Mountain, the post office serves about 50 families today. The postmaster general, she said, declined to force any of the senior postmasters to retire. “When I got to be 65, the post office sent a letter every three months asking if I planned to retire,” Ms. Dunne explained. “I’d always write, ‘No,’ on the letter and send it back.” “After a while, I got fed up and wrote, ‘No and I’m not going to die, either!” The letters, she said, stopped coming. At age 85, she finds herself having to leave the two-room post office with a wood stove for heat and a book rack that serves as the unofficial town library and the little stone house on the highway where she and her sister grew up. Although the post office didn’t react to the announcement, Morley Winnick, owner of the local honey business called Beeland, hosted a retirement party at the the Spillimacheen Trading Post Thursday. Ms. Dunne said she is gone for good, but will return for visits whenever she can. Assistant Postmaster Liz Williams will take over as interim postmaster.

The Columbia Valley Pioneer • 3

March 28, 2008


Southend neighbours debate zoning variance for commercial development By Brian Geis Pioneer Staff Two dozen neighbours of a proposed commercial development on Invermere’s south side met last week to debate the zoning variance necessary for the project to proceed. The subject property lies in the northeast corBarry Brown-John ner of proponent Barry Brown-John’s Westside Park development, just southeast of Cardel Resort’s West 15 development. Both Westside Park and West 15 serve a demand for affordable or attainable housing in Invermere, and the proposed commercial development would be the first outside Invermere’s commercial core.

District of Invermere Chief Administrator Chris Prosser said the zoning variance Mr. Brown-John seeks would allow for the inclusion of one storey of residential units above a first storey of commercial space. The second effect of the proposed amendment, Mr. Prosser explained, is to expand the permitted neighbourhood commercial uses to include: child care, business and professional offices, beauty and barber shops, and retail commercial applications. The variance would also allow a height of up to nine metres, a chief concern among neighbours of the property. The height restriction, traffic concerns and the kinds of businesses the development will attract topped the list of stakeholder concerns. Westside Park resident Stuart Tutty said he worried that a convenience storey would have people “hanging out” in the neighbourhood, but was otherwise agreeable to the zoning. An increase in traffic and the lack of available parking are conditions that Westside Park resident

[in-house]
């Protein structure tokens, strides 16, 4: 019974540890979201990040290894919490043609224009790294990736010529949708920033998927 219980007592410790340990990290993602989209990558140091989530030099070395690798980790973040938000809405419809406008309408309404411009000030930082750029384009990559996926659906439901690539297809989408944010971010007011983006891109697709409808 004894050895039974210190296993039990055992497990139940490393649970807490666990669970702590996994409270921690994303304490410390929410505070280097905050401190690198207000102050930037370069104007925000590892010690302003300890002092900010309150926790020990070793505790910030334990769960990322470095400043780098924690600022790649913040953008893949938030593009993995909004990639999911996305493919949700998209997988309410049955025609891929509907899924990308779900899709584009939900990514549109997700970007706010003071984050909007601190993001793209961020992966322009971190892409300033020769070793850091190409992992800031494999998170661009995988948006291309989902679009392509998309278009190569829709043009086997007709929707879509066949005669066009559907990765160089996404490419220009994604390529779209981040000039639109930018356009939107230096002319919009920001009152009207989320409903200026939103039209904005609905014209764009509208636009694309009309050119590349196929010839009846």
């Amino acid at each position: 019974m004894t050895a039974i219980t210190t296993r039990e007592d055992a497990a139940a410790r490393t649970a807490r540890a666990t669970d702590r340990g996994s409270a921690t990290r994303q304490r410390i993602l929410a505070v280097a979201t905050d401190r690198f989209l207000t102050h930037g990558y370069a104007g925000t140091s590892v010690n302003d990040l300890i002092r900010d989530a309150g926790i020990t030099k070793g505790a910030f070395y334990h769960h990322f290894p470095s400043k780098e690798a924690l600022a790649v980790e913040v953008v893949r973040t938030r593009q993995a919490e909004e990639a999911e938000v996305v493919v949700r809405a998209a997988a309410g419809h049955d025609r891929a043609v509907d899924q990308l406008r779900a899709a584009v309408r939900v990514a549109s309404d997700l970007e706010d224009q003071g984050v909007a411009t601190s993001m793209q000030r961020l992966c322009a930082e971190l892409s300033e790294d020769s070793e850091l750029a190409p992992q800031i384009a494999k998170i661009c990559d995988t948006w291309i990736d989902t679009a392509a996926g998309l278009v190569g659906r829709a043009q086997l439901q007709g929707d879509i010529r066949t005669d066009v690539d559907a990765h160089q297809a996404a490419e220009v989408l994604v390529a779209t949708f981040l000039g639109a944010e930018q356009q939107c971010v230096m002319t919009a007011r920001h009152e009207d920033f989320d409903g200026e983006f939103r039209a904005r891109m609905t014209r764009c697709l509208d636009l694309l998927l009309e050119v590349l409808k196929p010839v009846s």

Mike Allison says are already issues. He did not, he said, expect a high-rise building to go up when he purchased the property. Tammy Ensign, the first owner of a home in Westside Park, said the ten percent of owners who are parttime residents create the problems. Ms. Ensign said a big, huge building might attract more partiers, public drinking, and vandalism by outsiders. “Development is a part of life,” she said, “but how much is too much?” Mr. Brown-John noted that the plan for the building was rotated to keep traffic out of Westside Park and that municipal planners requested the 1.5-metre height increase. His intent, he said, is to provide attainable housing and that he is in discussion with the local housing authority. Combined with pedestrian traffic from Cardel Resorts West 15 development which includes price-controlled housing, traffic and parking shouldn’t be a problem, he said. The public comments go to council for review.

All eyes are watching Lake Windermere By Rachel Pinder Pioneer Staff It’s a big waiting game for the thousands of people who bought raffle tickets to guess when the ice will begin to thaw and break on Lake Windermere. Everyone’s eyes are on the lake as the weather warms up, especially the area being judged, which stretches from Fort Point in Invermere down to Althamer Bridge. The Lake Windermere District Lions Club organised the Ice Out Draw 2008, which is turning into a huge guessing game. Lion Rick Hoar explained the raffle was original-